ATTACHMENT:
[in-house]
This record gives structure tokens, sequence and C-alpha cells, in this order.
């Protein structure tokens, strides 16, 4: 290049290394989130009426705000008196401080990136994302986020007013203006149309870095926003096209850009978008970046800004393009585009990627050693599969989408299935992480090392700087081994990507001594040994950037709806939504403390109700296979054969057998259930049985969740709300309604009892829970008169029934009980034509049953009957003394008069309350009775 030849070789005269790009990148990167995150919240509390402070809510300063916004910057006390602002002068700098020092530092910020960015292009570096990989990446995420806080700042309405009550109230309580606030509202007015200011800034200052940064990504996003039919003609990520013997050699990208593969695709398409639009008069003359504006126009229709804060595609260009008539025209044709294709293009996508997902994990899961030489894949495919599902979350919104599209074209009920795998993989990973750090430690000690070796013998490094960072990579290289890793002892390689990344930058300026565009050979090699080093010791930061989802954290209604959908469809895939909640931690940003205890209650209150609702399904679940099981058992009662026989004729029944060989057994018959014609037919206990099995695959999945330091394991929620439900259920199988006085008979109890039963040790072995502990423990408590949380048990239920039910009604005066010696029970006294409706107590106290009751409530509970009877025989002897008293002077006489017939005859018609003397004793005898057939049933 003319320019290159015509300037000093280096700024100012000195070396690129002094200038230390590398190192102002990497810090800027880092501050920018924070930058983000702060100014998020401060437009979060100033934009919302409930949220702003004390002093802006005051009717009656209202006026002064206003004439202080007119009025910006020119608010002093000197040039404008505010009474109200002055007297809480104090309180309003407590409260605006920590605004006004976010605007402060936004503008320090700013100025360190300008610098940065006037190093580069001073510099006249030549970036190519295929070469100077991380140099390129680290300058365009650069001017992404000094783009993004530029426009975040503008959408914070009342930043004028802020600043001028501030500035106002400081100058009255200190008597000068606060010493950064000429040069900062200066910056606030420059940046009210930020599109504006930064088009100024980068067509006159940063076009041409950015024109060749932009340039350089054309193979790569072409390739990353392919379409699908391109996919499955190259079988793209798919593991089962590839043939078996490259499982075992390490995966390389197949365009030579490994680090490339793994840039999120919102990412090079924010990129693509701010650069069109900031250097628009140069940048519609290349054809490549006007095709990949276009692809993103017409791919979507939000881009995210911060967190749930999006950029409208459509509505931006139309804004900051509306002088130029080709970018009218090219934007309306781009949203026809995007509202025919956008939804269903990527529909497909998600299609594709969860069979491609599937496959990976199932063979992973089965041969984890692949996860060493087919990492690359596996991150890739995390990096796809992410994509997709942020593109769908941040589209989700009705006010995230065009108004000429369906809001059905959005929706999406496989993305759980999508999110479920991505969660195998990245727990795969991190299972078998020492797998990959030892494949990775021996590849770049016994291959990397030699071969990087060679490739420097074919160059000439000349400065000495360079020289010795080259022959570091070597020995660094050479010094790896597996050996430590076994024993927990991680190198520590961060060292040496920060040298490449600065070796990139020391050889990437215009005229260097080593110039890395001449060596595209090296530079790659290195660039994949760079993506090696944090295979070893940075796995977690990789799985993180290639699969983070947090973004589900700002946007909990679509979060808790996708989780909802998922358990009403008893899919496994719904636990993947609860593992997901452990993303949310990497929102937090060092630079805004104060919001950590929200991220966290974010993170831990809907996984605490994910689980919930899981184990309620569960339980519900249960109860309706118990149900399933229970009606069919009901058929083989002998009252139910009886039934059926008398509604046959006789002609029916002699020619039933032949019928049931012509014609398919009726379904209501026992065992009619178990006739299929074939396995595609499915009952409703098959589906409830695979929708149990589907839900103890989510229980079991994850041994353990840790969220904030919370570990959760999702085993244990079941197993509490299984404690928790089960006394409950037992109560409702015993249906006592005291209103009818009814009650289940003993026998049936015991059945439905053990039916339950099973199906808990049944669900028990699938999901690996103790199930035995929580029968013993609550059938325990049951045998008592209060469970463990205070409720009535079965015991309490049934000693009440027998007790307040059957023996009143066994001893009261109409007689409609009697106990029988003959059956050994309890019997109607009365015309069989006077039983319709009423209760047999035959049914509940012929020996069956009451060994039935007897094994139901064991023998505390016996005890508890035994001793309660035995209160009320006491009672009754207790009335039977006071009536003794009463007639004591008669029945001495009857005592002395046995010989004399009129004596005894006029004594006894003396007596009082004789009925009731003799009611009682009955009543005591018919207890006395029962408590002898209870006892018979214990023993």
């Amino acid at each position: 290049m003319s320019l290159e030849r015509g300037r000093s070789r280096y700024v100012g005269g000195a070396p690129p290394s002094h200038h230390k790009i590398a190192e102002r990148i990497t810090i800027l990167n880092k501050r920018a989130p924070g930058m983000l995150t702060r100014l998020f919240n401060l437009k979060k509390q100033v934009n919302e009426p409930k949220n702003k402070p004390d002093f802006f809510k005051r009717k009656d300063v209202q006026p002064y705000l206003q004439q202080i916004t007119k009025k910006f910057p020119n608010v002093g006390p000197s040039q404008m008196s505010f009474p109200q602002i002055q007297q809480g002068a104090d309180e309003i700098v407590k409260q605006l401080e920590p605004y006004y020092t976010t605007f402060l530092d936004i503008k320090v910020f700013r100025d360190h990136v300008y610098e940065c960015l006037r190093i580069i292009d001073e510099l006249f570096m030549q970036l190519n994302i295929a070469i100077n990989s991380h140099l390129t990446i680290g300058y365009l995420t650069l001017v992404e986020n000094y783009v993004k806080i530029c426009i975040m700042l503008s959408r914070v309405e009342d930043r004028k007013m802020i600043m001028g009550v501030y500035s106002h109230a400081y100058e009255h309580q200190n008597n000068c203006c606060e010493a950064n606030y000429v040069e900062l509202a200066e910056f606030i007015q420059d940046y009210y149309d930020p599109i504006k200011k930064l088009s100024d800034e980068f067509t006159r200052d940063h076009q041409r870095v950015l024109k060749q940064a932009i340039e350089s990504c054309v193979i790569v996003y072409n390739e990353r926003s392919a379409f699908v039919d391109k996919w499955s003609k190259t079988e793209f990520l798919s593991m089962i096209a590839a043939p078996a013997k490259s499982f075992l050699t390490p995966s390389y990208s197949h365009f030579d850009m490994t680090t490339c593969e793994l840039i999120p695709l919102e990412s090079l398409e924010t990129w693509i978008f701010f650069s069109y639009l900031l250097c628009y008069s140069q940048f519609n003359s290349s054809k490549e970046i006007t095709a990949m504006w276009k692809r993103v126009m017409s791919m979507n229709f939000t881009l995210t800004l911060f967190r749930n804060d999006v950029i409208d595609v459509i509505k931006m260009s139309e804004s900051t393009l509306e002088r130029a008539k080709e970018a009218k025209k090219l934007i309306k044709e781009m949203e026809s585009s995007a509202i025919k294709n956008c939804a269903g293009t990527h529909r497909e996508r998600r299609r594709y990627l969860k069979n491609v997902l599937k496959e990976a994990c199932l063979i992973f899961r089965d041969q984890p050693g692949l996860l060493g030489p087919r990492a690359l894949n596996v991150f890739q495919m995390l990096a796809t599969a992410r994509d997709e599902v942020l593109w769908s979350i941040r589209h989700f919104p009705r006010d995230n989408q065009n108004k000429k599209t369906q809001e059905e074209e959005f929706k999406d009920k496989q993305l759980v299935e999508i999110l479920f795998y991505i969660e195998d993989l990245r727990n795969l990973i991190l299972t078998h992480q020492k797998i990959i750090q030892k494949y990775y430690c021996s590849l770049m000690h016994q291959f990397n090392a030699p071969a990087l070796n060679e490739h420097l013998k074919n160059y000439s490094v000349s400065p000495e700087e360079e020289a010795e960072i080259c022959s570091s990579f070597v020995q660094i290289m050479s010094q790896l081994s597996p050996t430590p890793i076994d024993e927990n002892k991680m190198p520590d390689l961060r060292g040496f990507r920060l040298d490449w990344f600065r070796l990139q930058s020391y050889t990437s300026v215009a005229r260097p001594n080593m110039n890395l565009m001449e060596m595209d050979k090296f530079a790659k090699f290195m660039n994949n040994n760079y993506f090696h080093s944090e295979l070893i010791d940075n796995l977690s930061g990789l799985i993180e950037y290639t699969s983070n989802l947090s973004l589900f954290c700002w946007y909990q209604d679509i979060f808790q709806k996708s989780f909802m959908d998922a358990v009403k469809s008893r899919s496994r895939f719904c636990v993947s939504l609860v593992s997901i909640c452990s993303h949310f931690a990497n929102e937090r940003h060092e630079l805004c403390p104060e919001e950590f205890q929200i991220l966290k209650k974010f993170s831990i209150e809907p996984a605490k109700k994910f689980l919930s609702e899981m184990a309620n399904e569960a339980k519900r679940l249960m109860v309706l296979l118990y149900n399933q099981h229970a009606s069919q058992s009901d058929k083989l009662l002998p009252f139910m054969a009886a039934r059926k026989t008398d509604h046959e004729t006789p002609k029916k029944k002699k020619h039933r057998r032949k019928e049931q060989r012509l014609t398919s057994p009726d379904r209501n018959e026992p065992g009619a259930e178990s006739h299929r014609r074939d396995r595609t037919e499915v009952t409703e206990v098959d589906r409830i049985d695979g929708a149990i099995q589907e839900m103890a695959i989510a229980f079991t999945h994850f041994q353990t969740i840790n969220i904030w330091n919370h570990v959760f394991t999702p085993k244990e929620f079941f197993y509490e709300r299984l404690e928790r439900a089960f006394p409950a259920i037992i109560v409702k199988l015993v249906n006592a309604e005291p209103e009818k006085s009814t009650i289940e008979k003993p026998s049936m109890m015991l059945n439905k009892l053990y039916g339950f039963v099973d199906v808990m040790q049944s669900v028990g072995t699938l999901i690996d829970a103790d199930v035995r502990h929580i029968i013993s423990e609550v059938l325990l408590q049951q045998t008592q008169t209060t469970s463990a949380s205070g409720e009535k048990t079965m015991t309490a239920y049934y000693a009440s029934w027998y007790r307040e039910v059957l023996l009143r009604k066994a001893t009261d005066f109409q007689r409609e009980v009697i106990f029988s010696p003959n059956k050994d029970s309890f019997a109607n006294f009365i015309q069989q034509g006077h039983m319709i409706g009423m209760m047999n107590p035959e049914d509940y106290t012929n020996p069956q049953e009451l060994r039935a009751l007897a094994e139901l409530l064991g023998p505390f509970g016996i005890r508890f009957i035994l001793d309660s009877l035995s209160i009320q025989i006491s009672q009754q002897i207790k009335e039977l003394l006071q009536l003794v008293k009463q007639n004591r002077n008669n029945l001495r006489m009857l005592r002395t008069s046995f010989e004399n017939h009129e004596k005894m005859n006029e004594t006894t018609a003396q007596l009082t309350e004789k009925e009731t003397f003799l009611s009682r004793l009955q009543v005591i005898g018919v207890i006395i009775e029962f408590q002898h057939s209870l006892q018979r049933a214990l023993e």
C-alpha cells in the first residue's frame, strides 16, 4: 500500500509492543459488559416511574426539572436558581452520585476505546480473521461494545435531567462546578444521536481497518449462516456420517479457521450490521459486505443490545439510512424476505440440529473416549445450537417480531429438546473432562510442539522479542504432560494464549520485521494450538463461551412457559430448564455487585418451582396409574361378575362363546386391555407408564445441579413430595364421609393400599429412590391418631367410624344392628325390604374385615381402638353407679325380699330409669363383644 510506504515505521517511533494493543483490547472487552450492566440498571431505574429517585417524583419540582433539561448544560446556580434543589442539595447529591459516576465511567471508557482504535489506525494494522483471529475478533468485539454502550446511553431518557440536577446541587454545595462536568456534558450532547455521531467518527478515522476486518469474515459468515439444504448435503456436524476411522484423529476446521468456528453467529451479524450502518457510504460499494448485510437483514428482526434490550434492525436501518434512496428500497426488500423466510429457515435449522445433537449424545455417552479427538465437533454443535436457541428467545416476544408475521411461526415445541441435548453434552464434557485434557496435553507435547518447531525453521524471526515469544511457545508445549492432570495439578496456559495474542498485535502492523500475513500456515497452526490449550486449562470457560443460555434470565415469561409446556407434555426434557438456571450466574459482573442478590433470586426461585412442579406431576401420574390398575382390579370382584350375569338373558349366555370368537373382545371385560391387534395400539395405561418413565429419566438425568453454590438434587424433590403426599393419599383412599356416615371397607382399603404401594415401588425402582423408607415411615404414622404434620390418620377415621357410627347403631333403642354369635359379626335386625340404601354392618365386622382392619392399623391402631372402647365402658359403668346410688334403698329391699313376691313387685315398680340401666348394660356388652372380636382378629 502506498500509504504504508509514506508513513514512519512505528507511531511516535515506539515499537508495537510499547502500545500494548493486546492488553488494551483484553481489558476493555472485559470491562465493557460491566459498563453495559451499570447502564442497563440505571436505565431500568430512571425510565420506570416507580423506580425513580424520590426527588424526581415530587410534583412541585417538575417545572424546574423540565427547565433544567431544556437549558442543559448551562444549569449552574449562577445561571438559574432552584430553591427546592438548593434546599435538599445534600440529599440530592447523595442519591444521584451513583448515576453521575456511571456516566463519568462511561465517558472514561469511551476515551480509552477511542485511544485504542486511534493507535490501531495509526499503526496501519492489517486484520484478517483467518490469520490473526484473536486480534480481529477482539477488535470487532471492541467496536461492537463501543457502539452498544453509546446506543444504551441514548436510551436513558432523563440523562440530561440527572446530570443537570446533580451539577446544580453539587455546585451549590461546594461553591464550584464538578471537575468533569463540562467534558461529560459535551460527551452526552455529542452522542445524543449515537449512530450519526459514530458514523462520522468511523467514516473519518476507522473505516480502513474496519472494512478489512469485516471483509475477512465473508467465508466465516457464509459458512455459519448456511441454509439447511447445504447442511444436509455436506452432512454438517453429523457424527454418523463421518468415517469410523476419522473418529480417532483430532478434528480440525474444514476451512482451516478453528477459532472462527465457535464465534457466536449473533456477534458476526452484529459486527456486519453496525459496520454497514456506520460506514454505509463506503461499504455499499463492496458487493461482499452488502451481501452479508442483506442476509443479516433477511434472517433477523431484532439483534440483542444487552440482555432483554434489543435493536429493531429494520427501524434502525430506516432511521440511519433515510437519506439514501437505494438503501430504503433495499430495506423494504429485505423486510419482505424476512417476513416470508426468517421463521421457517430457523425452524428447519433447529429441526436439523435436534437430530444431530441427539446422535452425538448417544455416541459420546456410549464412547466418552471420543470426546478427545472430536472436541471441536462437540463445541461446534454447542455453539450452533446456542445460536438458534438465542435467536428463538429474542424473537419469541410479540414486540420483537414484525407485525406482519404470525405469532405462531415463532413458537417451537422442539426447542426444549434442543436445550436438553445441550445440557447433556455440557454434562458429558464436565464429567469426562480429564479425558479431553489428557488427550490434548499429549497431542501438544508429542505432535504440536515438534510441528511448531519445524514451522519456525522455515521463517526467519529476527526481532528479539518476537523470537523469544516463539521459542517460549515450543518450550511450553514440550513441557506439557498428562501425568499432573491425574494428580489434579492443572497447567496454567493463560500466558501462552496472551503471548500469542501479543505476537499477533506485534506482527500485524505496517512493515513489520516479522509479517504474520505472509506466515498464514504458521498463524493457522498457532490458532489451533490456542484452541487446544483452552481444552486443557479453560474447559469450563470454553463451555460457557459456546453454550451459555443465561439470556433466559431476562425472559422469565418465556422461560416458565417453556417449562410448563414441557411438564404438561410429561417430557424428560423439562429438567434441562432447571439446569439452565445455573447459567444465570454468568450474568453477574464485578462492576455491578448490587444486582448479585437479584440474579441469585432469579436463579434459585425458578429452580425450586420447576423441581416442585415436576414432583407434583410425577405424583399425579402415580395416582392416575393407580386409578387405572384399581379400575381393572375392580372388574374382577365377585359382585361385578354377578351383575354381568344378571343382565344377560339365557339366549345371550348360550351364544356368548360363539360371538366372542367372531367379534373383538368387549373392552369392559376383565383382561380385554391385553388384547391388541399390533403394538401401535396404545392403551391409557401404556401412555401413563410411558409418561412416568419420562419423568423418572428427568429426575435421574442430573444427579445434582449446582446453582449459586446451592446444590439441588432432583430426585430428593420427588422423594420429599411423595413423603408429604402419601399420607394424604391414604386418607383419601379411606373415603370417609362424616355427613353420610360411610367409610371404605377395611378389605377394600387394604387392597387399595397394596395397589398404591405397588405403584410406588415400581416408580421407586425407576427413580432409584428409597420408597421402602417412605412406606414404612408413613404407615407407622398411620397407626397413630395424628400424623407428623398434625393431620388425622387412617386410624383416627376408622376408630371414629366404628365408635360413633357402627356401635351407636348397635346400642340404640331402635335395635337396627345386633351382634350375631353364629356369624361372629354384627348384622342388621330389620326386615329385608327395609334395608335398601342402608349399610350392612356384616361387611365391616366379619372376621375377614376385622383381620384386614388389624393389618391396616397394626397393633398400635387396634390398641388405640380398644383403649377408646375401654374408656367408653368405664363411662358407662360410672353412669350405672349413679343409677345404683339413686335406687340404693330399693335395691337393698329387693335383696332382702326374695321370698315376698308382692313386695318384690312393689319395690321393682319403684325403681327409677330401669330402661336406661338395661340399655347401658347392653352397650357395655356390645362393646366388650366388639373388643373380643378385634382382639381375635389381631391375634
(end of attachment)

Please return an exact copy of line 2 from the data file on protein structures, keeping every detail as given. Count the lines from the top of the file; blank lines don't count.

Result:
This record gives structure tokens, sequence and C-alpha cells, in this order.